Transitioning from a traditional narrative to a choreographed dance routine is tricky business for a director or film editor, which is why the act is parodied so often through the likes of Monty Python and Saturday Night Live. On the other hand, films like Saturday Night Fever, Footloose and Step-Up that perfect the potentially elegant fluidity of music and dance go down as classics, being rewatched countless times for their distinct take on human expression.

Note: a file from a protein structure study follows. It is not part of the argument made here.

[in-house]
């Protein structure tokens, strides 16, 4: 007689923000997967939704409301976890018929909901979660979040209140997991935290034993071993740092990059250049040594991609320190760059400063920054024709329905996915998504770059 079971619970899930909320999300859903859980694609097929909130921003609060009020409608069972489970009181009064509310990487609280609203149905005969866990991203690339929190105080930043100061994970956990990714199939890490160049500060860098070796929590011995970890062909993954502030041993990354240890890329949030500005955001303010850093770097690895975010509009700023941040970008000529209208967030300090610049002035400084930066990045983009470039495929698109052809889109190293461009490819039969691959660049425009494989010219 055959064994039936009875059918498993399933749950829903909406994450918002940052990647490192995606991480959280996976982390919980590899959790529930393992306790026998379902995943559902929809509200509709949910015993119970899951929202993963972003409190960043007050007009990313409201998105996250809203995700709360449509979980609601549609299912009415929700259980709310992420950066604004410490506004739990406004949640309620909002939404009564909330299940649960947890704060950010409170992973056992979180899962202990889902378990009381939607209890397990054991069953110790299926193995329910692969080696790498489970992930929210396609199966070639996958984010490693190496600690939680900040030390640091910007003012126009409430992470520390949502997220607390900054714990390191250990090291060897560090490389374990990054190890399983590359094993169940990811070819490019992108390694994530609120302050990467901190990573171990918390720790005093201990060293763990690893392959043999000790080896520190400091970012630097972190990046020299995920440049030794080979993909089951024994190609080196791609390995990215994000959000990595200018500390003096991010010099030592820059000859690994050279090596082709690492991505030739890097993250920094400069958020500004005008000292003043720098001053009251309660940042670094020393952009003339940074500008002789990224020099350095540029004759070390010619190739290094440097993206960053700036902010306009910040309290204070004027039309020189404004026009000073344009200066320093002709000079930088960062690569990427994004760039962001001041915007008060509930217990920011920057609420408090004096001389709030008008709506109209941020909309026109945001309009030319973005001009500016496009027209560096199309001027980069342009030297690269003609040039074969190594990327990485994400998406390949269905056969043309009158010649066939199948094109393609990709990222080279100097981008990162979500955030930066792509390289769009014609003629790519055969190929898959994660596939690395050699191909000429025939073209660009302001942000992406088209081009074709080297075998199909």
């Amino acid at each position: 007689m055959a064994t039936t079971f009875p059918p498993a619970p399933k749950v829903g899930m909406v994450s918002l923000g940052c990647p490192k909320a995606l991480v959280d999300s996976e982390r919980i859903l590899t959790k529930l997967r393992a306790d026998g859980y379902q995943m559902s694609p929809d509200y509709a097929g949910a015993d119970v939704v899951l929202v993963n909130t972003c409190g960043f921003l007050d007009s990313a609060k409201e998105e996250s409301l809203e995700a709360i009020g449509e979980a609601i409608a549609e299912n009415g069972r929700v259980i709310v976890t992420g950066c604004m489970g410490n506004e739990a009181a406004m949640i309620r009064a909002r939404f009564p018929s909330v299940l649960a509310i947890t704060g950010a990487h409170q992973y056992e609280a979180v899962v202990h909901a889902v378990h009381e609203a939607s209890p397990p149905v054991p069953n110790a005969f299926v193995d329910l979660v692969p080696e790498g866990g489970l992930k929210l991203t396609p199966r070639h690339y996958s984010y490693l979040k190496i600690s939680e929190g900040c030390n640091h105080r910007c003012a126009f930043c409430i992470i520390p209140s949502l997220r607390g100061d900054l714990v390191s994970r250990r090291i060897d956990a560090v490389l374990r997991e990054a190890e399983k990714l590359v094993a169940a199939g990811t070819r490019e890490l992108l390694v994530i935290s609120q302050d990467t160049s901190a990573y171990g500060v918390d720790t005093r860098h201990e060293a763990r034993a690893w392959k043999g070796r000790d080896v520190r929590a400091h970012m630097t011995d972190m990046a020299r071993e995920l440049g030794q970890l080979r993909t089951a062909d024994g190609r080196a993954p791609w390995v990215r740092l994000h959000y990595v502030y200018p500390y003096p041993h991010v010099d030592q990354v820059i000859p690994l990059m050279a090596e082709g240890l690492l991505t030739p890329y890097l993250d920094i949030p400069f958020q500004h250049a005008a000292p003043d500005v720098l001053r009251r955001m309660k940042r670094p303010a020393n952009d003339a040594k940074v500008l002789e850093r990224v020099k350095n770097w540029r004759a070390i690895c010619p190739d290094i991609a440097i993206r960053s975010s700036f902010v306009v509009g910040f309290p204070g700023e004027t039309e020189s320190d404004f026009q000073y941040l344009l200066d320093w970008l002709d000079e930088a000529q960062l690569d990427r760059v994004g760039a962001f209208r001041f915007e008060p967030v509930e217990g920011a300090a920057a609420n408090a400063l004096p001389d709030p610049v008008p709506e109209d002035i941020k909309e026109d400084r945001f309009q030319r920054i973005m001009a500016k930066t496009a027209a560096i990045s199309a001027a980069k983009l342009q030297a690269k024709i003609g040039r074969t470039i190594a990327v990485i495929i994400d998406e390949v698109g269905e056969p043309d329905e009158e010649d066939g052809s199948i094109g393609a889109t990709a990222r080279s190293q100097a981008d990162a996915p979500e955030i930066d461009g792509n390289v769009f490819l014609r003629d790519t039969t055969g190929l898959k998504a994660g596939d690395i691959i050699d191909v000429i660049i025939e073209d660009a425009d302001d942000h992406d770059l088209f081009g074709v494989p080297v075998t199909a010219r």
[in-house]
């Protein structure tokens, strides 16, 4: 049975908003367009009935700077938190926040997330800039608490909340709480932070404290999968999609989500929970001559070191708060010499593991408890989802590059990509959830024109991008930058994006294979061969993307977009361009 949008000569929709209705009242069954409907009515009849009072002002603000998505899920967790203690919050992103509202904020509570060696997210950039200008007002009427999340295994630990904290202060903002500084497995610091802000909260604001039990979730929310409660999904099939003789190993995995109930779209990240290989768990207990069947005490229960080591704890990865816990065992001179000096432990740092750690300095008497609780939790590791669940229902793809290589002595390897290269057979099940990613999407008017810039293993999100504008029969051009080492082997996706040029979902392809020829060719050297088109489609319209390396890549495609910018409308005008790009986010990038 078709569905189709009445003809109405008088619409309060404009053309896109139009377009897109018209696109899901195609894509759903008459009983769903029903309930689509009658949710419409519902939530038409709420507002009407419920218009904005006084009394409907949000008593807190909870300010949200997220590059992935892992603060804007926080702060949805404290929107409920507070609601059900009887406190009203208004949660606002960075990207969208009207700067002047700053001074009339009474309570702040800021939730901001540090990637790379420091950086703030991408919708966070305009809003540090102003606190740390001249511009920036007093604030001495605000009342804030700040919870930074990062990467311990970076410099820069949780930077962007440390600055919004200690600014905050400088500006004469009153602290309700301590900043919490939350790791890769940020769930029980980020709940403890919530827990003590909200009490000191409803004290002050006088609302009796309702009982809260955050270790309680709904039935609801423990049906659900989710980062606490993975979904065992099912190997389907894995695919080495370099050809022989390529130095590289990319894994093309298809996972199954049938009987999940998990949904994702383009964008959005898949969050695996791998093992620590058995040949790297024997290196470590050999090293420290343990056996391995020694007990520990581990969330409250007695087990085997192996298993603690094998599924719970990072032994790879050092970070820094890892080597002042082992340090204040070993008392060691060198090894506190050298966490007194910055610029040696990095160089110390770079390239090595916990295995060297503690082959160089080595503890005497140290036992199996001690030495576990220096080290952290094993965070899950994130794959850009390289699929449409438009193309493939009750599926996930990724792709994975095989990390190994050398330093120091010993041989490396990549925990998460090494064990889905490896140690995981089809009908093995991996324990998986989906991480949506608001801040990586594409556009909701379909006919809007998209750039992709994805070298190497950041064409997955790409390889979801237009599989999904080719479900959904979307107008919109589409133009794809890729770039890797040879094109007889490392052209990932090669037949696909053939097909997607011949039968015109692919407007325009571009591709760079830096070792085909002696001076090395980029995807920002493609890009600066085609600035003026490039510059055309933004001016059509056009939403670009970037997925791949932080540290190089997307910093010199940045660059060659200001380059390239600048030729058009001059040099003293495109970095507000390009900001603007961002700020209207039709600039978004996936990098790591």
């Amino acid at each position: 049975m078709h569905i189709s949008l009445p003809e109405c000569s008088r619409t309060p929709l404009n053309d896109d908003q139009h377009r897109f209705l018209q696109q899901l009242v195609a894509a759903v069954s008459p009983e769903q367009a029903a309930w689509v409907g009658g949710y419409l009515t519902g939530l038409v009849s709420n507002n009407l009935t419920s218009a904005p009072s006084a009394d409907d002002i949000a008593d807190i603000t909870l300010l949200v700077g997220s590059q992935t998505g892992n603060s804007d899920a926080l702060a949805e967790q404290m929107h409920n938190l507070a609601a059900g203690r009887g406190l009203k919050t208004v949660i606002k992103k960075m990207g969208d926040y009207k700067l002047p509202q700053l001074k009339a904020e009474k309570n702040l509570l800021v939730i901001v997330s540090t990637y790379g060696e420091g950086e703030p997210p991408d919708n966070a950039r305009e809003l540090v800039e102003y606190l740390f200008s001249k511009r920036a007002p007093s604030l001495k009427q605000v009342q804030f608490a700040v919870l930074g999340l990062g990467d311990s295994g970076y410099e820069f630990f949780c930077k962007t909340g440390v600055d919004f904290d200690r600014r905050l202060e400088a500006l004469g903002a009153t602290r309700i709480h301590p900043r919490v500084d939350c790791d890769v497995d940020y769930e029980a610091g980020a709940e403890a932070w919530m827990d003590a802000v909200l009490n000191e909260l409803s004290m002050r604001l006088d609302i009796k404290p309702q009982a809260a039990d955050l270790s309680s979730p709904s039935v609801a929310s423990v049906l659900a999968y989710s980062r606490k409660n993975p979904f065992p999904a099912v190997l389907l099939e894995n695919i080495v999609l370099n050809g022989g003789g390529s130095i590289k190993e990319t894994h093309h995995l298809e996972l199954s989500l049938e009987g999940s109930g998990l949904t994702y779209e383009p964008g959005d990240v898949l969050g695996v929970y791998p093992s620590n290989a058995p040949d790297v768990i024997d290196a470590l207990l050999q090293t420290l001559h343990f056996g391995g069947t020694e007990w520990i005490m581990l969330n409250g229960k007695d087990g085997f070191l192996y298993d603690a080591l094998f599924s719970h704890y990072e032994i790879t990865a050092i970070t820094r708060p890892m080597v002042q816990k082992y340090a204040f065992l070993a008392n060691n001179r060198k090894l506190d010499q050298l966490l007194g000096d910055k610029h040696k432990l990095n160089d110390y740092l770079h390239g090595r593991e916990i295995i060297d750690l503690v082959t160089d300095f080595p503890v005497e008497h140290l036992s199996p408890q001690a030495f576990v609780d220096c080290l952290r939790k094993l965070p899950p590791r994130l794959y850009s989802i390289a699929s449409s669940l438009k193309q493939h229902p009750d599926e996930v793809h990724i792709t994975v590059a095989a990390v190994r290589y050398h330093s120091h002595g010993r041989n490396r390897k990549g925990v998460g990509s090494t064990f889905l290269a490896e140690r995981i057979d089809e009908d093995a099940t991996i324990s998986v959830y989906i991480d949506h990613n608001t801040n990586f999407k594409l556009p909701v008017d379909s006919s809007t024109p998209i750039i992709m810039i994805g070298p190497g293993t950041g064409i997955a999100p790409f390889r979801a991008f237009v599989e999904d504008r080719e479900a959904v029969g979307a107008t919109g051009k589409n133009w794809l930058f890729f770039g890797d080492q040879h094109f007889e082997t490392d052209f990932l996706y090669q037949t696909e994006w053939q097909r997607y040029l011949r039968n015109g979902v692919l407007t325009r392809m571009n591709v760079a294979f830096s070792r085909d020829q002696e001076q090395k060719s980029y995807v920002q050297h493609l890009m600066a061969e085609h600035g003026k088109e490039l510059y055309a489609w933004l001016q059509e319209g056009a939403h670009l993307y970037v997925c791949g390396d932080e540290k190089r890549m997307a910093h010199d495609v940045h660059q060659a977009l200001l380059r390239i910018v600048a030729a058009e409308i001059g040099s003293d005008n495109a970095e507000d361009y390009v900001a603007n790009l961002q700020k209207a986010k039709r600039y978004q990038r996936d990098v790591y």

In the contemporary film scene, there is one film editor and director in particular whom has begun to carry the torch for those groundbreaking pioneers who brought dance to the big screen over the decades. Meet Ran Ro, a young but renowned creative talent generating enormous buzz due to her uncanny ability to provoke emotion in audiences through her dance-centered films that have been shown in festivals across the globe. Simply having choreographed dance is obviously not enough for a great routine or film, which is why millions are spent on the production of music videos every year. There are specific choices an editor needs to make in regard to camera angles, depth and movement that can either amplify or destroy a given film. “I think that editing can be compared with a dance performance — the main goal is to grab the attention of the audience during the first few minutes, or even first few seconds depending on the length of the project, and build up that energy till the climax of the performance,” explains Ro. “Instead of using body movements, I often utilize more subtle elements like the rhythm of dialogue, camera movements, and the speakers to make an ‘editing choreography’.”